Before Google introduced the prototype of its autonomous car - aka the "self-driving toaster" - to the public last year, the search-engine giant made the rounds of the major car-makers to explain the concept.
At least one of the car-makers was sufficiently impressed to express interest in collaborating, but was astounded to find that Google had no commercialisation plans of any kind for its potentially game-changing technology.
Ever since, the car industry has treated Google's vehicle like an uncomfortable joke: Though a source of real anxiety, the self- driving car seemed just unserious enough to laugh off.
Now, however, the nervous laughter may turn to real fear. On Monday, Google announced the hire of one of the most respected executives in the United States car industry: Mr John Krafcik, the former chief executive officer of Hyundai Motor America and president of the car-pricing website TrueCar.
With the car world's eyes transfixed on the glitzy-yet- conservative new products being unveiled this week at the Frankfurt Motor Show, Google is sending the strongest sign yet that the real action in the industry is increasingly found in Silicon Valley.
The industry journal of record, Automotive News, is calling Mr Krafcik's hire "the clearest sign yet of Google's broad commercial aspirations for the project".
Google's investment in driverless cars is a threat to traditional car-makers
Mr Krafcik has deep experience in nearly every aspect of the car industry, having studied lean manufacturing at the Massachusetts Institute of Technology, worked in production engineering at the Toyota-GM joint Nummi plant in California, worked as a product planner at Ford, led Hyundai America's leap from budget brand to mainstream player and focused on car retail at TrueCar.
Between Mr Krafcik, former Ford and Boeing CEO Alan Mulally (now a Google board member) and ex-GM research and development boss Lawrence Burns (now a Google Auto consultant), Google Auto is building a Dream Team to take on the century-old industry.
Just as important, Mr Krafcik, who drives a classic Lotus- designed Caterham Seven, brings some much-needed "car-guy" credibility to Google's programme. This may help to bring the enthusiast- dominated car media around on a project that seeks to create a permanent alternative to driving.
Meanwhile, Google seems deadly serious about doing exactly that, telling the California Public Utilities Commission that its vehicles will have no human controls beyond a "go button", a "please slow down and stop" button and a "stop pretty quickly" button.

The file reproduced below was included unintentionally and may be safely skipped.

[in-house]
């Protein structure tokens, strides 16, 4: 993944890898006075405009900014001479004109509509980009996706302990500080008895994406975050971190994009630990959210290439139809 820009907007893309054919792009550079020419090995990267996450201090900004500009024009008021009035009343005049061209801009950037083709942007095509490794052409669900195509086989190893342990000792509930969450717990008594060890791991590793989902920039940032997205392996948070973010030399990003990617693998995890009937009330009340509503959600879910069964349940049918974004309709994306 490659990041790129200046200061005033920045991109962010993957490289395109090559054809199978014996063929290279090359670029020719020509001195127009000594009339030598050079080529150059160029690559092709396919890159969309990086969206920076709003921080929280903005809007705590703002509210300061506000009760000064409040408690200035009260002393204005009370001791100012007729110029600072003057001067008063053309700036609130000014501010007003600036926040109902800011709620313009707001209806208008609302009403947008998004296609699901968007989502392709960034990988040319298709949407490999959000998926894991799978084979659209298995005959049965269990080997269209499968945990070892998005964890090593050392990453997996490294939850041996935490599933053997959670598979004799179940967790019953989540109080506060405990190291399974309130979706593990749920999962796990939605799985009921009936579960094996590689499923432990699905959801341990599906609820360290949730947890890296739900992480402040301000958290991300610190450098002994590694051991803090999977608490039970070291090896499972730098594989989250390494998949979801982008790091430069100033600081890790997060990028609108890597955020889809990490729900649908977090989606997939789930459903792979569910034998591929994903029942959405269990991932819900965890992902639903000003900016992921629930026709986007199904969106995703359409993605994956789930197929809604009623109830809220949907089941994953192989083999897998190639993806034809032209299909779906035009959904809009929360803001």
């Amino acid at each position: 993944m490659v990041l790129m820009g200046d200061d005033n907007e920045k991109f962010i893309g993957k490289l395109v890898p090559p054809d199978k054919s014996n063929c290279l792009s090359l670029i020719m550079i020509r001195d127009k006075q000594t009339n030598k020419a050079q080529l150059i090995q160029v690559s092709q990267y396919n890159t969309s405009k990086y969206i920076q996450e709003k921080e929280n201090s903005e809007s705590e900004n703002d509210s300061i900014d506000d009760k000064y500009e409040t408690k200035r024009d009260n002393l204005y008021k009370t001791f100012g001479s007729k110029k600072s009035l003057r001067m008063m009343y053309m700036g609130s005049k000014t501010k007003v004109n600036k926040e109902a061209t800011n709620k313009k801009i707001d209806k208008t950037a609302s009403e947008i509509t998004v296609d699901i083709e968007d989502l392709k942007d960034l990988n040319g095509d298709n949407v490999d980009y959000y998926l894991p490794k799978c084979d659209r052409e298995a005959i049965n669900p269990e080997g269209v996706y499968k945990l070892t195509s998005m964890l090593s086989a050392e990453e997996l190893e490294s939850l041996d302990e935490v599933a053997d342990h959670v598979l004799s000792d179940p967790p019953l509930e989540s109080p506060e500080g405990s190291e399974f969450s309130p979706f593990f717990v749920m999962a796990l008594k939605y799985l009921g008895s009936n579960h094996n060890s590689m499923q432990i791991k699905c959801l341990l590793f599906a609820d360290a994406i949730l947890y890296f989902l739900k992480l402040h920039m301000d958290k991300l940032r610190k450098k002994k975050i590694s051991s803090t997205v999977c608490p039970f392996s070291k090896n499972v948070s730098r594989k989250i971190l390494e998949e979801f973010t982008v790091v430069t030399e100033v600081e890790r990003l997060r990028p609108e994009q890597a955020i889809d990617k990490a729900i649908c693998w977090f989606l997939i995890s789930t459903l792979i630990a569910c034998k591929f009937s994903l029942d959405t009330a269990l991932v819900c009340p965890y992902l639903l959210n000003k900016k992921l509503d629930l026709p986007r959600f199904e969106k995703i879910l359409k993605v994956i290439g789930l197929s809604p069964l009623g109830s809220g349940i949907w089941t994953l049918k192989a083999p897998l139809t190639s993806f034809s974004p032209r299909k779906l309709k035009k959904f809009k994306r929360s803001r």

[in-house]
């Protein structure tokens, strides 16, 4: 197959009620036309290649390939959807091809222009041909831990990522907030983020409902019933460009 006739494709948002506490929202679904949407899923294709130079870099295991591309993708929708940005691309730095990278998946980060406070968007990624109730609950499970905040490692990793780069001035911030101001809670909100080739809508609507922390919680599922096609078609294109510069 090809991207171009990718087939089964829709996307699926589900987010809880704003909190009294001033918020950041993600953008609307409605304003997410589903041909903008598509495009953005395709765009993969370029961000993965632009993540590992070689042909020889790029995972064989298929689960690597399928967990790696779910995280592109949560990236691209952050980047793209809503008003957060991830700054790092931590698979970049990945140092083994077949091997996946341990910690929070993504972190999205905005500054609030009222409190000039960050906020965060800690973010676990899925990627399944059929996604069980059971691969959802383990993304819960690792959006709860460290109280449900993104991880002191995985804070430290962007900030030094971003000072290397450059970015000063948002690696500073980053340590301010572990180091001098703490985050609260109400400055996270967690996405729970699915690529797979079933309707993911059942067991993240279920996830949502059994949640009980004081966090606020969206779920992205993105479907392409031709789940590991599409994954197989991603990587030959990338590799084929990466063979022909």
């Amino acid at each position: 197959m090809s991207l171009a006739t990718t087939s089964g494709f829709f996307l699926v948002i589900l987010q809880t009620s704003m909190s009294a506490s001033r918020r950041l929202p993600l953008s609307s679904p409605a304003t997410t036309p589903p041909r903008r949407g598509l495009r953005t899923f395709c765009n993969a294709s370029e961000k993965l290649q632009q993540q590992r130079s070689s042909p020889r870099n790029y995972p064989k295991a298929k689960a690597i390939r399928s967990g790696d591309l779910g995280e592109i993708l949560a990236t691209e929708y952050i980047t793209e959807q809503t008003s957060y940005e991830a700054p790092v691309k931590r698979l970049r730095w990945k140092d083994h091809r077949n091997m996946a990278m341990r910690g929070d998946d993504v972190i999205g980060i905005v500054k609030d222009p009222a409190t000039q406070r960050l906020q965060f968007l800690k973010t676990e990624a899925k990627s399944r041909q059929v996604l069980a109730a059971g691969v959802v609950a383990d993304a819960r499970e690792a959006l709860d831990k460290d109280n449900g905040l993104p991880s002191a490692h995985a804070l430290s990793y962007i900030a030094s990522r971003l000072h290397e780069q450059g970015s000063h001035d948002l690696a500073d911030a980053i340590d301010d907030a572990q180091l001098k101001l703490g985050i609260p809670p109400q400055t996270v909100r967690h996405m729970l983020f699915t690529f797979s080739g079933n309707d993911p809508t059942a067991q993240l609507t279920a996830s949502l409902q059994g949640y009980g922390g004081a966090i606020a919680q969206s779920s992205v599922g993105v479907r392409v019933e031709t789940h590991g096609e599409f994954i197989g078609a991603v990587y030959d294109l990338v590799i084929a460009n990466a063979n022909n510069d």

According to Ms Sarah Hunter, head of policy at the GoogleX innovation lab, "the intention is that the passenger gets in the vehicle, says into a microphone, take me to Safeway, and the car does the entire journey". By removing driver input almost entirely, Google is enabled to re-imagine the car from the ground-up, potentially yielding a final product that is dramatically lighter, more efficient and yet safer than anything on the road today.
And with traffic deaths ticking upwards for the first time in decades, likely due to increasing driver distraction, Google's goal to cut the more than 30,000 vehicle-related fatalities each year gives it a sense of social mission that could put the car industry back on its heels.
As Google's threat becomes more credible, the traditional car-makers are circling the wagons: Last week, 10 car-makers announced a voluntary commitment to the National Highway Traffic Safety Administration and the Insurance Institute for Highway Safety to install automatic-braking systems as standard equipment in new cars.
The manufacturers' hope is that by offering some of Google's promised life-saving advantages with this incremental improvement, they can create a kind of Counter- Reformation that keeps buyers firmly in the driver's seat for years to come. Though details for this innovation are as sketchy as most of Google's announcements, it shows that the car industry is as serious about defending its evolutionary approach to the future of the car as Google is about creating a revolution.
With Mr Krafcik's hire, the industry can no longer afford to laugh off Google Auto as a mere science project.
Though Google says its car programme is not yet ready to become a standalone division under its new Alphabet rubric, it is now considering making private sales of its eventual car as well as operating them as a fleet for the sharing economy, potentially an even more direct threat to the traditional makers than previously anticipated.
And if Google does manufacture and sell its cars, it may well be in partnership with the giant car supplier firms that control an increasing amount of the car industry's value chain.
Most terrifying of all, newly granted patents show that Google is working on systems that allow an onboard computer to take control of a human-driven car, potentially putting the firm in direct competition with car-makers, even as it works to convince drivers to forgo a steering wheel entirely.
Unable to co-opt Google's technology and with their supply chain and talent pool under assault, the established car-makers' only response is to rush some semi- autonomous technology to market. If that fails to win buyers, then there is nothing left to do but hope that consumer preference for a traditional car experience wins the day.
With Mr Krafcik, Mr Mulally and Mr Burns behind the wheel at Google Auto, the threat from Silicon Valley has never been more real.